The placenta is a pancake-shaped organ designed to act as an exchange between the mother’s and baby’s blood supply. Not only does it produce the “pregnancy hormones” of chorionic gonadotropin (hCG), estrogen, and progesterone, it is also responsible for trading nutrients and oxygen from the mother’s blood to the fetus and moving the waste products back out again.
When you deliver your baby, the placenta is also delivered (it’s sometimes called the afterbirth). While this organ is typically disposed of following birth, a growing number of women are finding additional usages for the placenta. A few of the options include the following:
- Burn treatments/wound care — The placenta’s amniotic membrane or thin, skin-like texture has applications in treating wounds, especially burn wounds. Once the placenta is harvested, companies will preserve it in liquid nitrogen, silver nitrate, antibiotic solutions, or other preservation methods for creating treatments later. When cleaned and prepared, the membrane is placed on burns. According to the book Skin Grafts – Indications, Applications and Current Research, amniotic membrane has been shown to reduce inflammation, increase formation of new blood vessels, and promote rapid growth of new skin tissue. Application of amniotic membrane has also been shown to increase the adherence of skin grafts to treat burns and reduce post-burn complications.
- Placenta burial — Cultures including the Navajo and the Maori of New Zealand bury a placenta as a ceremonial means to honor a baby’s birth. The placenta is buried in a special location and often covered by a tree or flower that is meaningful to a family.
- Placenta encapsulation—Placenta encapsulation involves taking a portion of the mother’s placenta, steaming, and cooking it before grinding it into a powder form before it is placed in a capsule or pill form. Midwives or companies who specialize in placenta encapsulation can perform this task. The theory behind placenta encapsulation is that the mother is increasing her hormone levels after birth because the placenta manufactures her pregnancy hormones. By increasing hormones and also taking in the nutrients found in the placenta, placenta encapsulation advocates claim women will feel better and are less likely to report depression. Some women will save the placenta pills for a life change, such as menopause, where hormone levels have dropped. Few research studies have examined the benefits of placenta encapsulation. Therefore, placenta encapsulation has not been proven to offer its supposed benefits. Some women simply say they feel better taking the supplements while others say the did not reduce symptoms.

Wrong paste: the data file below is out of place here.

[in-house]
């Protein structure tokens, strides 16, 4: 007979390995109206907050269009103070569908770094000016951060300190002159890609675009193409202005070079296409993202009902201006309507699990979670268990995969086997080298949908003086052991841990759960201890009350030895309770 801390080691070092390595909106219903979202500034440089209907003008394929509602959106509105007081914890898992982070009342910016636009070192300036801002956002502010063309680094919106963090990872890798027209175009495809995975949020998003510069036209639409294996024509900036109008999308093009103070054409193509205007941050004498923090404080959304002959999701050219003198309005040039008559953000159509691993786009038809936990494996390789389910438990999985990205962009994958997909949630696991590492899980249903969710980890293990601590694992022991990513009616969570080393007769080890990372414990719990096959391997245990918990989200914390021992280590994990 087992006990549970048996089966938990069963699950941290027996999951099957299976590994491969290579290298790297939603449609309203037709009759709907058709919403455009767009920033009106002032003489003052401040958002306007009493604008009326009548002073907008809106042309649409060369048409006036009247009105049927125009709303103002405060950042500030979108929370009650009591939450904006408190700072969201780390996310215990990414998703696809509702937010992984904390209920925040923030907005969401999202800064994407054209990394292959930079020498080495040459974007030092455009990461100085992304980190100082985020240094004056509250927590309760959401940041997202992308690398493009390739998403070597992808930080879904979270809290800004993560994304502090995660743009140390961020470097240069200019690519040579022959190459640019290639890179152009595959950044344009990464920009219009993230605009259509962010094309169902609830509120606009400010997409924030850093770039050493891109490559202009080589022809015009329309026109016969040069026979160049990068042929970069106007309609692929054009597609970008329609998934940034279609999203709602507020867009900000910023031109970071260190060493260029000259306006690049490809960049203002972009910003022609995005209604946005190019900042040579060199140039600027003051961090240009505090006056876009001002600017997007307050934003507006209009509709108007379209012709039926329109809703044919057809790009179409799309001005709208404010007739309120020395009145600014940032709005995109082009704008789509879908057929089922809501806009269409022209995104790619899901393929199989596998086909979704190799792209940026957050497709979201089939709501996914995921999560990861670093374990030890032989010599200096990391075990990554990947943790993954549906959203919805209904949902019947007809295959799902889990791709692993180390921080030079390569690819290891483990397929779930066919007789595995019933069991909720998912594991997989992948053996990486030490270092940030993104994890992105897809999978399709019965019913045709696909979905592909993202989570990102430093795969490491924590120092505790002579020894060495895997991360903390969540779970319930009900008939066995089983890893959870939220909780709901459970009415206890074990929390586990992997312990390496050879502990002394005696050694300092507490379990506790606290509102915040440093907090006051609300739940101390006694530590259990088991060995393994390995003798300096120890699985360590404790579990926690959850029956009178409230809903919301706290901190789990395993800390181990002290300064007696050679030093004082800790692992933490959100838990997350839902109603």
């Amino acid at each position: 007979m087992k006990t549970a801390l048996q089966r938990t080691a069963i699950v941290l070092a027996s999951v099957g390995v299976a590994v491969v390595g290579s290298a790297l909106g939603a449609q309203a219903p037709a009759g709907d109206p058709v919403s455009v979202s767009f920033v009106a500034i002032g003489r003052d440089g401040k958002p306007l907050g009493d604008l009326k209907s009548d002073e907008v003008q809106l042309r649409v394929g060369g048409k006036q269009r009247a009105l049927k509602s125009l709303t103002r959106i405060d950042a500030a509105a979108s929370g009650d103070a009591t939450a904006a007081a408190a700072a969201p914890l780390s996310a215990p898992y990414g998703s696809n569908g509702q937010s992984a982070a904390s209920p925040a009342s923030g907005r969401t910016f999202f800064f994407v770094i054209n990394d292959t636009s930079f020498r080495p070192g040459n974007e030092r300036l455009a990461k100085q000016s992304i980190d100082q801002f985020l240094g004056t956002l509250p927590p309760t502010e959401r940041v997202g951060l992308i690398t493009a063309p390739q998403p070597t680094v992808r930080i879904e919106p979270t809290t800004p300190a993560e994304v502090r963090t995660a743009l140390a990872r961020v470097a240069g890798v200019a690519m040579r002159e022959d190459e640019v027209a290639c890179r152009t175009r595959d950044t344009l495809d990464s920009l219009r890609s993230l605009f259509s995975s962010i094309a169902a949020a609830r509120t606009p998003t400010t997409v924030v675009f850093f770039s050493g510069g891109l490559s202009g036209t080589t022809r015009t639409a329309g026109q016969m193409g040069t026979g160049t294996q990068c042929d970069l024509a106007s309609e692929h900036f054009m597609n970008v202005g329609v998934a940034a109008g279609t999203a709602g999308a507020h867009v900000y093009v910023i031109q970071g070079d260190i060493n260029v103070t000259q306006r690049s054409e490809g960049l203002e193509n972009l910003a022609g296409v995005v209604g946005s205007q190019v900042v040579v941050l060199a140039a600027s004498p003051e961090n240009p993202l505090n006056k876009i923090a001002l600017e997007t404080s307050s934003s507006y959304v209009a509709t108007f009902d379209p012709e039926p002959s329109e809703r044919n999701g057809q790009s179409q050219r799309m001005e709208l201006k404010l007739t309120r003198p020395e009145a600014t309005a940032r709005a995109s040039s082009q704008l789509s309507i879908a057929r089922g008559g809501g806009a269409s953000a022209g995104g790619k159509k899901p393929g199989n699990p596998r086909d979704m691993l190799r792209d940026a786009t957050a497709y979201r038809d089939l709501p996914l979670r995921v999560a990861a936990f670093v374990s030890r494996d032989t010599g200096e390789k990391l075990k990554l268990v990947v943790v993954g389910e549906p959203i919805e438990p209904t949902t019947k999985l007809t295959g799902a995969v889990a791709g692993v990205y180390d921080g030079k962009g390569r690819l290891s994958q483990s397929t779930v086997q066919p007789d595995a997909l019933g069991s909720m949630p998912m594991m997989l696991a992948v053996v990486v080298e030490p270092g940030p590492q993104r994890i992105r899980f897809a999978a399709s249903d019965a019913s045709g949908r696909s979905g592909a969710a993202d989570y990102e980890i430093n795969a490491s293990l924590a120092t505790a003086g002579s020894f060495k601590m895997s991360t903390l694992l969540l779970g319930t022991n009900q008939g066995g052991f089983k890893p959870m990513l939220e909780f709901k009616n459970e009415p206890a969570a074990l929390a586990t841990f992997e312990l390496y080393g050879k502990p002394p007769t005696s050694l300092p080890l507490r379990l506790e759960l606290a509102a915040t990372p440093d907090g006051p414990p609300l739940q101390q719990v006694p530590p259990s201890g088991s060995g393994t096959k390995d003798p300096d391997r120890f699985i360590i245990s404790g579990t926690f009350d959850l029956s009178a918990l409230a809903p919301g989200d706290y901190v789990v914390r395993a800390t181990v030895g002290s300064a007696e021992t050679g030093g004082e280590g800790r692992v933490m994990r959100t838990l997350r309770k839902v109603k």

- Placenta salve — Midwives and herbalists may choose to create placenta salves, which are lotion or cream-like treatments applied to the skin and scarred areas to promote healing. Women have applied these salves to surgical scars, perineal tears, or areas of especially dry or sensitive skin. Placenta salves’ benefits have not been proven. Note also that women should not apply the salve to open areas of skin, since this could increase the risk for infection.
- Placenta tinctures — Placenta tinctures are a liquid medication form. A portion of the placenta is steeped in alcohol, such as vodka or brandy, and placed in a container for six weeks or more. The liquid is then strained to create a tincture. While not recommended for daily use, some women place a certain number of drops of tincture in a glass of water, taking it two to three times per day. The tinctures have been utilized to treat emotional concerns, premenstrual syndrome (PMS), and menopause symptoms. Just as with many other placenta products, placenta tinctures have not been proven to offer distinct benefits. Always speak to your physician before taking placenta tinctures.
- Placentophagy (eating one’s placenta) — Some women believe consuming one’s placenta offers similar benefits to placenta encapsulation. Additionally, placentophagy is thought to increase blood volume after pregnancy in women who may have lost a significant amount of blood during the birthing process. The placenta should be handled as raw meat is — it should be refrigerated and thoroughly cooked before consuming. Women may choose to “cook” the placenta in various stews or other recipes. Just as with placenta encapsulation, no evidence exists to suggest that placentophagy will work to reduce postpartum symptoms. Additionally, women with preeclampsia may not wish to consume their placentas because they could contain harmful, inflammatory proteins.
Before You Deliver
Many states and hospitals have specific policies regarding the salvaging and storing of a placenta after giving birth. Because the placenta is an organ, and a meat-like organ, it must be properly stored to avoid causing an infection if a mother should ingest it. Some states require you have a legal release form for the placenta prior to your delivery. Always check with the hospital to determine if you will require any legal paperwork, should you wish to save the placenta.
Also, it is important to note that it is dangerous to consume the placenta of another woman, even in capsule form. Eating another woman’s placenta increases risk for disease transmission.
- The placenta is an organ used to nourish a baby that is delivered with the baby.
- Additional, unproven uses for the placenta include using it as a salve, taking it in pill form, eating the placenta, or drinking it as a tincture.
- The placenta has been shown to promote wound healing when specially prepared for burn victims.